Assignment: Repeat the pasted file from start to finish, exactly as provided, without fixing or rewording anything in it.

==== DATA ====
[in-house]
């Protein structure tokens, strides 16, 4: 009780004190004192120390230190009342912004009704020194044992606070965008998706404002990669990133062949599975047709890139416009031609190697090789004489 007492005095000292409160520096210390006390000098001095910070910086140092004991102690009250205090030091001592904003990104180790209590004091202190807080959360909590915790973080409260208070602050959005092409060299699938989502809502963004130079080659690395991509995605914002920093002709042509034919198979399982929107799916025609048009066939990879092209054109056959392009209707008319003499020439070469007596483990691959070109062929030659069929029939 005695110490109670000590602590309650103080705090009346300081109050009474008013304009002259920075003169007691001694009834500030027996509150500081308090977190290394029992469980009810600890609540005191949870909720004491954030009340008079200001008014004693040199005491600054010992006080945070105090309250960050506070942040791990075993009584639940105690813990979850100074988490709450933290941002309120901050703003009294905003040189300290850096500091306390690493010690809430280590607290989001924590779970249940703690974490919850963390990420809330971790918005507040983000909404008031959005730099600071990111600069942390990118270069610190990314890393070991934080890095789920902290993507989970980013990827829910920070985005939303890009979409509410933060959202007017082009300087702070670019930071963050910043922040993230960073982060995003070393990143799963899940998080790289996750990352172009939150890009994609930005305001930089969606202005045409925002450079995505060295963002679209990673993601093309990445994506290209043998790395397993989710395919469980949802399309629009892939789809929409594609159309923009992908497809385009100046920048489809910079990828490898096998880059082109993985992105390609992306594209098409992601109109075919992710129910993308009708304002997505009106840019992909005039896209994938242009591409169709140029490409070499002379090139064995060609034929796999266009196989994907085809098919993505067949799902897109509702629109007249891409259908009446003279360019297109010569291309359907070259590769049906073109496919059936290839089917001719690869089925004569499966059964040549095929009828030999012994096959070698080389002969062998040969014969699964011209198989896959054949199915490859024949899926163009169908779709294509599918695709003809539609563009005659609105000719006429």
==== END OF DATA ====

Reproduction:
[in-house]
């Protein structure tokens, strides 16, 4: 009780004190004192120390230190009342912004009704020194044992606070965008998706404002990669990133062949599975047709890139416009031609190697090789004489 007492005095000292409160520096210390006390000098001095910070910086140092004991102690009250205090030091001592904003990104180790209590004091202190807080959360909590915790973080409260208070602050959005092409060299699938989502809502963004130079080659690395991509995605914002920093002709042509034919198979399982929107799916025609048009066939990879092209054109056959392009209707008319003499020439070469007596483990691959070109062929030659069929029939 005695110490109670000590602590309650103080705090009346300081109050009474008013304009002259920075003169007691001694009834500030027996509150500081308090977190290394029992469980009810600890609540005191949870909720004491954030009340008079200001008014004693040199005491600054010992006080945070105090309250960050506070942040791990075993009584639940105690813990979850100074988490709450933290941002309120901050703003009294905003040189300290850096500091306390690493010690809430280590607290989001924590779970249940703690974490919850963390990420809330971790918005507040983000909404008031959005730099600071990111600069942390990118270069610190990314890393070991934080890095789920902290993507989970980013990827829910920070985005939303890009979409509410933060959202007017082009300087702070670019930071963050910043922040993230960073982060995003070393990143799963899940998080790289996750990352172009939150890009994609930005305001930089969606202005045409925002450079995505060295963002679209990673993601093309990445994506290209043998790395397993989710395919469980949802399309629009892939789809929409594609159309923009992908497809385009100046920048489809910079990828490898096998880059082109993985992105390609992306594209098409992601109109075919992710129910993308009708304002997505009106840019992909005039896209994938242009591409169709140029490409070499002379090139064995060609034929796999266009196989994907085809098919993505067949799902897109509702629109007249891409259908009446003279360019297109010569291309359907070259590769049906073109496919059936290839089917001719690869089925004569499966059964040549095929009828030999012994096959070698080389002969062998040969014969699964011209198989896959054949199915490859024949899926163009169908779709294509599918695709003809539609563009005659609105000719006429």